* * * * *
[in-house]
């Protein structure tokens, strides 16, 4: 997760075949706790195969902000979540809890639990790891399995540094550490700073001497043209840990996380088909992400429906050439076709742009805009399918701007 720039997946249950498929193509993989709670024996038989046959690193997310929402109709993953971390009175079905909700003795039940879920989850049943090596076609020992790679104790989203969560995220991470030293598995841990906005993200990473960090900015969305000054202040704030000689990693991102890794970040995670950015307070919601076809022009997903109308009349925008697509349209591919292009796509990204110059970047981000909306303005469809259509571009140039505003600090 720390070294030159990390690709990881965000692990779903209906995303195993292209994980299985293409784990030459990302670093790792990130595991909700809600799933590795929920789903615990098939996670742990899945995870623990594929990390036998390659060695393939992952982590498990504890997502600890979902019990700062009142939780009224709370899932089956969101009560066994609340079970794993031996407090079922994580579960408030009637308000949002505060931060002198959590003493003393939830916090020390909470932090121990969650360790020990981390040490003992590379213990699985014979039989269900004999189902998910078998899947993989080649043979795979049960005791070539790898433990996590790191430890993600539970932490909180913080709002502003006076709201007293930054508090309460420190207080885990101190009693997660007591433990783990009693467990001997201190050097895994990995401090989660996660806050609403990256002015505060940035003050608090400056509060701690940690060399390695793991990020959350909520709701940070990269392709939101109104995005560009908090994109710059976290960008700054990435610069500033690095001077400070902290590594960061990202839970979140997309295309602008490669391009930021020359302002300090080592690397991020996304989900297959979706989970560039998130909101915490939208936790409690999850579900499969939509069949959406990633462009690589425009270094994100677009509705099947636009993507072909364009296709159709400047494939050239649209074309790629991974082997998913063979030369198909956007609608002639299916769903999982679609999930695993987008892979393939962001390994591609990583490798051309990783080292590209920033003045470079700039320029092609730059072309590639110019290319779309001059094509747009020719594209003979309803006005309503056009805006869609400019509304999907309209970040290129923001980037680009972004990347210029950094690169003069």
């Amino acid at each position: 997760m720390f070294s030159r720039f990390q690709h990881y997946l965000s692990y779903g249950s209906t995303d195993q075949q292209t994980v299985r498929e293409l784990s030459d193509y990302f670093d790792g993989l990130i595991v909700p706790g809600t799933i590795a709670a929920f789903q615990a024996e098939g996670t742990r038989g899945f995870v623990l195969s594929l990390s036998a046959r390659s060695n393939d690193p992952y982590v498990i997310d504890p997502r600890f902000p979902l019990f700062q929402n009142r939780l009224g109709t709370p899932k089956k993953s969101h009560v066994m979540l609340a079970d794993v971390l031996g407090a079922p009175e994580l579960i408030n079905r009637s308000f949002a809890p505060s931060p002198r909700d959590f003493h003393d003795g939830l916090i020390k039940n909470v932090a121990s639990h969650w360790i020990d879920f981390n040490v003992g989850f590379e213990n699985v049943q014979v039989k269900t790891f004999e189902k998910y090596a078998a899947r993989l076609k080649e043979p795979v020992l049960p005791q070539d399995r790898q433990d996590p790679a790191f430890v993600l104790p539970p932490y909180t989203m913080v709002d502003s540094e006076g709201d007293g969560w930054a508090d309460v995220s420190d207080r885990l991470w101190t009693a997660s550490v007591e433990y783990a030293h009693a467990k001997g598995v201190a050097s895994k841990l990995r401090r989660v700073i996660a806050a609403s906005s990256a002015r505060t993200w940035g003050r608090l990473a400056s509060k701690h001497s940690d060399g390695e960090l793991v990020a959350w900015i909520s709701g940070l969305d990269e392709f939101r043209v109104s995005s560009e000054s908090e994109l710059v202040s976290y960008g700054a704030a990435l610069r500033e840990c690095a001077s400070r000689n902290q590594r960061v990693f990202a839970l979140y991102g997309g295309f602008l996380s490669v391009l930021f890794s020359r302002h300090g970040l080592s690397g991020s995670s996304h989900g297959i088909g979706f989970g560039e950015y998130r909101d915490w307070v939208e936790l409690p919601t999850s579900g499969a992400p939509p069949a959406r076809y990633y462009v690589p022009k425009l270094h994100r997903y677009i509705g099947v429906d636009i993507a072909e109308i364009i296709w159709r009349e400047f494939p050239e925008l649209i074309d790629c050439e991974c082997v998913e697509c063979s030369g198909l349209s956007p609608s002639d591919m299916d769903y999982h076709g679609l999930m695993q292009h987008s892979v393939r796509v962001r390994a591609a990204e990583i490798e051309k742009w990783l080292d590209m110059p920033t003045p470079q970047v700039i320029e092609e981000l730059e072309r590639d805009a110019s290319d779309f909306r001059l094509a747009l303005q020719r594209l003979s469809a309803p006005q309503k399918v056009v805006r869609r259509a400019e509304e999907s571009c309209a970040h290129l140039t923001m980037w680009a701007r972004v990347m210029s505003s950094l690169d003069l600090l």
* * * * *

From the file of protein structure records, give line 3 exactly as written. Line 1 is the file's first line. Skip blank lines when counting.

């Amino acid at each position: 997760m720390f070294s030159r720039f990390q690709h990881y997946l965000s692990y779903g249950s209906t995303d195993q075949q292209t994980v299985r498929e293409l784990s030459d193509y990302f670093d790792g993989l990130i595991v909700p706790g809600t799933i590795a709670a929920f789903q615990a024996e098939g996670t742990r038989g899945f995870v623990l195969s594929l990390s036998a046959r390659s060695n393939d690193p992952y982590v498990i997310d504890p997502r600890f902000p979902l019990f700062q929402n009142r939780l009224g109709t709370p899932k089956k993953s969101h009560v066994m979540l609340a079970d794993v971390l031996g407090a079922p009175e994580l579960i408030n079905r009637s308000f949002a809890p505060s931060p002198r909700d959590f003493h003393d003795g939830l916090i020390k039940n909470v932090a121990s639990h969650w360790i020990d879920f981390n040490v003992g989850f590379e213990n699985v049943q014979v039989k269900t790891f004999e189902k998910y090596a078998a899947r993989l076609k080649e043979p795979v020992l049960p005791q070539d399995r790898q433990d996590p790679a790191f430890v993600l104790p539970p932490y909180t989203m913080v709002d502003s540094e006076g709201d007293g969560w930054a508090d309460v995220s420190d207080r885990l991470w101190t009693a997660s550490v007591e433990y783990a030293h009693a467990k001997g598995v201190a050097s895994k841990l990995r401090r989660v700073i996660a806050a609403s906005s990256a002015r505060t993200w940035g003050r608090l990473a400056s509060k701690h001497s940690d060399g390695e960090l793991v990020a959350w900015i909520s709701g940070l969305d990269e392709f939101r043209v109104s995005s560009e000054s908090e994109l710059v202040s976290y960008g700054a704030a990435l610069r500033e840990c690095a001077s400070r000689n902290q590594r960061v990693f990202a839970l979140y991102g997309g295309f602008l996380s490669v391009l930021f890794s020359r302002h300090g970040l080592s690397g991020s995670s996304h989900g297959i088909g979706f989970g560039e950015y998130r909101d915490w307070v939208e936790l409690p919601t999850s579900g499969a992400p939509p069949a959406r076809y990633y462009v690589p022009k425009l270094h994100r997903y677009i509705g099947v429906d636009i993507a072909e109308i364009i296709w159709r009349e400047f494939p050239e925008l649209i074309d790629c050439e991974c082997v998913e697509c063979s030369g198909l349209s956007p609608s002639d591919m299916d769903y999982h076709g679609l999930m695993q292009h987008s892979v393939r796509v962001r390994a591609a990204e990583i490798e051309k742009w990783l080292d590209m110059p920033t003045p470079q970047v700039i320029e092609e981000l730059e072309r590639d805009a110019s290319d779309f909306r001059l094509a747009l303005q020719r594209l003979s469809a309803p006005q309503k399918v056009v805006r869609r259509a400019e509304e999907s571009c309209a970040h290129l140039t923001m980037w680009a701007r972004v990347m210029s505003s950094l690169d003069l600090l």